If an integer is divisible by 8 and 15, then the integer also must be divisible by which of the following?

I'm not going to list the choices here, mainly because I just want the general idea. If I generalize the question and was given $n$ different integers divide some integer $r$, how do I determine what else it is divisible by?

My initial attempt at the problem was that it should be divisible by $2$ (since $8$ is divisible by $2$), and $3$ and $5$ (since $15$ is divisible by those). Then I thought the number should be divisible by $2, 3,$ and $5$. But apparently that's incorrect.

In general, if an integer is divisible by $a_1,a_2,\ldots,a_k$, then the integer is divisible by $\text{lcm}(a_1,a_2,\ldots,a_k)$. The proof of this claim immediately follows from the fact that if $a \vert bc$ and $\gcd(a,b) = 1$, then $a \vert c$, which follows immediately from the definition of $\gcd$.

Hence, in your case, the integer is divisible by $120$.

You are on the right track, but being divisible by $8$ implies more than being divisible by $2$.

• What else does it imply? (I actually thought about it, but I'm quite hesitant to state what I think). Commented Dec 20, 2012 at 6:14
• @AlanH.: All numbers divisible by $8$ are divisible by $2$, but not the the other way. If you know it is divisible by $8$ and $15$, you know it is divisible by $lcm (8,15)=120$ Commented Dec 20, 2012 at 6:21
• Ah! I figured it out just now. Thank you Commented Dec 20, 2012 at 6:25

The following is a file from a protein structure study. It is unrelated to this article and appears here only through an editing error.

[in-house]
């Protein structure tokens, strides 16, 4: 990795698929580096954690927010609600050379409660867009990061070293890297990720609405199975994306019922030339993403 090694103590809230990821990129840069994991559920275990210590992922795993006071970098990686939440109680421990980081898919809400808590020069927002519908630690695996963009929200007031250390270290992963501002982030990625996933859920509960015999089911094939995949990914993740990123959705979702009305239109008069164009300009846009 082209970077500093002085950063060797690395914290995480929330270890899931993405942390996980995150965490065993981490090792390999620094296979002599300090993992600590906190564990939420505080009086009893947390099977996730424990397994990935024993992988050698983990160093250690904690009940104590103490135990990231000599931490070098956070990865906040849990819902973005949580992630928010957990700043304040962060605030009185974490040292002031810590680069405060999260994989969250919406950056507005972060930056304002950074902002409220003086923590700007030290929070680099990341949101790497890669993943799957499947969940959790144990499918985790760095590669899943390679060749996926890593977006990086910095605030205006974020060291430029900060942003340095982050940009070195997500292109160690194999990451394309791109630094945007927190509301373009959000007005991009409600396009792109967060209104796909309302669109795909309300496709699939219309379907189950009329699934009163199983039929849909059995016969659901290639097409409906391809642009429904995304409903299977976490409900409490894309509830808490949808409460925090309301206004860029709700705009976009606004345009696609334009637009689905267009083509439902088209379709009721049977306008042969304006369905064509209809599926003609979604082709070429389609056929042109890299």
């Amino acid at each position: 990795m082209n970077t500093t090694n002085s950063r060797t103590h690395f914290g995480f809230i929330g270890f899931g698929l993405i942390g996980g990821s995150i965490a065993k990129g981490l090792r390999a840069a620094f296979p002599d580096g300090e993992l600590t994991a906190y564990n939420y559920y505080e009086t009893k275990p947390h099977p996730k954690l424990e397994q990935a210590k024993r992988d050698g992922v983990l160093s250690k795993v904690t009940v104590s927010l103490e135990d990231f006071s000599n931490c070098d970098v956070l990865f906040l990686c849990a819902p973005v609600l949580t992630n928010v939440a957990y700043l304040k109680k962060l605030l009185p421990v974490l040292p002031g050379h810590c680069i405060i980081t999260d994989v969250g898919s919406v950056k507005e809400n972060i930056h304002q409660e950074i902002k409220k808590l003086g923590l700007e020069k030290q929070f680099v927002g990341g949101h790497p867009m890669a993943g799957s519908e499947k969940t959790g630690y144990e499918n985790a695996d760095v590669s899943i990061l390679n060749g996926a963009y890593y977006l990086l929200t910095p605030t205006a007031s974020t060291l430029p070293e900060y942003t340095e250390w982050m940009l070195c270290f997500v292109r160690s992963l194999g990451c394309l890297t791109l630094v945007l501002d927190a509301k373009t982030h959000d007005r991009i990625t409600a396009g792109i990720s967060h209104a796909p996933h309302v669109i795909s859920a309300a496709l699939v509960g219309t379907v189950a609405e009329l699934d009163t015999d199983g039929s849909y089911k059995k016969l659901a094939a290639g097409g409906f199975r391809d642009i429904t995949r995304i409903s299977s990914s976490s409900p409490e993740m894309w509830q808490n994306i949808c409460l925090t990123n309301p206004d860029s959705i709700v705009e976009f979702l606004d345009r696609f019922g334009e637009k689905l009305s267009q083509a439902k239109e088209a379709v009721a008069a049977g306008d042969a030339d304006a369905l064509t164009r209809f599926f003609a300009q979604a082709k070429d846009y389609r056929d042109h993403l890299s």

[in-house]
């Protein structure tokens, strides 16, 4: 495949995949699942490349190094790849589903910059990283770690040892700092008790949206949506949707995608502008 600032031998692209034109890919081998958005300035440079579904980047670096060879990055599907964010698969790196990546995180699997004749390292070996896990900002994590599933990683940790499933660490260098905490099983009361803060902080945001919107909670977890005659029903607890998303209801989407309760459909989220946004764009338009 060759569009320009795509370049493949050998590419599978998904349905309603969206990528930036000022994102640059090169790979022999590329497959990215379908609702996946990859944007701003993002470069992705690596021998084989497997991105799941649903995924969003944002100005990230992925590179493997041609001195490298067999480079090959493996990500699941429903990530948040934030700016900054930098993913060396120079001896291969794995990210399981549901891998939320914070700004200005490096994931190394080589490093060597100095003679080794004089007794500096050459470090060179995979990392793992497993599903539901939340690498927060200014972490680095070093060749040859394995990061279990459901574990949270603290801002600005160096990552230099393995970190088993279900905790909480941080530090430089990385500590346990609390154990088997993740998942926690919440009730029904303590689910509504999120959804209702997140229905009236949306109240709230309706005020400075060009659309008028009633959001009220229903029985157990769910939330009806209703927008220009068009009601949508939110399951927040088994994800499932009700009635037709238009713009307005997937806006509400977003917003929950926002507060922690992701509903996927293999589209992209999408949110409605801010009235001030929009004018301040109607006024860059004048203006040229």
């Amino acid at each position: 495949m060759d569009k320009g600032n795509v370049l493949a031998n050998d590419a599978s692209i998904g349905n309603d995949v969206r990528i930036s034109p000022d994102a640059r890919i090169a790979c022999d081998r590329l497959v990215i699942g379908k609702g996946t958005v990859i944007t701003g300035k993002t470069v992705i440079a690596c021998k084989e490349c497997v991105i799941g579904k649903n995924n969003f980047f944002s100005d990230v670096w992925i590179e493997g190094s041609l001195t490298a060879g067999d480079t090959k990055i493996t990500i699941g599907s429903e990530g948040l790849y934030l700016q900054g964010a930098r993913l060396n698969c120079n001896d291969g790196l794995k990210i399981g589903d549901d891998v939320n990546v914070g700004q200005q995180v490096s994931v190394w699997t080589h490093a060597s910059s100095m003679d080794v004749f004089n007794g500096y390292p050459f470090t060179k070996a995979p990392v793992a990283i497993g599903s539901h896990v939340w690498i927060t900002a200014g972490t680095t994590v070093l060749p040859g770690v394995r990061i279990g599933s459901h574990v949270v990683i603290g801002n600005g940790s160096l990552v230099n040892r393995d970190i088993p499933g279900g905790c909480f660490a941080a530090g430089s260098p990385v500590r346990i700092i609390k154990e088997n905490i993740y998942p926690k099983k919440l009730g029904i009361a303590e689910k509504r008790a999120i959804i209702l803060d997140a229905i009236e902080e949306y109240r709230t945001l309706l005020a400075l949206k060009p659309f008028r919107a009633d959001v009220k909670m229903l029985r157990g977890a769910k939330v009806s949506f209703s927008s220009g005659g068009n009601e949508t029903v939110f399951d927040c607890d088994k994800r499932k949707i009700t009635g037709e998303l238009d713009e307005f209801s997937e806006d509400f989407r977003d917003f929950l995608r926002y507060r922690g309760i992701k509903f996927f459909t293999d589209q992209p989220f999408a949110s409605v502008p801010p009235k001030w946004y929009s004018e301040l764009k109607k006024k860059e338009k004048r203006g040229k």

If $a$ is divisible by $b$, then $a$ is also divisible by all the factors of $b$. If $a$ is divisible by $b$ and $c$, then $a$ is divisible by products of the factors of $b$ and $c$. Does that help?

You could also calculate the smallest number that is divisible by both $8$ and $15$ and find what numbers divide that number.

• If $a$ is divisible by $b$ and $c$, then $a$ is divisible by products of the factors of $b$ and $c$. Well not exactly: $30$ is divisible by $6$ and by $10$, but is not divisible by $60$. Commented Dec 20, 2012 at 14:23
• I didn't say all of the products. Commented Dec 20, 2012 at 14:23
• That's my point, that it's not clear what you meant. For instance one could say: $1$ is always a factor of $b$ and $c$, so $a$ is divisible by the product $1 \times 1 = 1$. But this doesn't help. Commented Dec 20, 2012 at 14:37
• Duly noted. I tend to break things down and over-simplify since I'm used to tutoring High School students. Based on the complexity level of the original question and the presence of the homework tag, I felt that it was reasonable to present a non-rigorous but more understandable answer. Commented Dec 20, 2012 at 15:03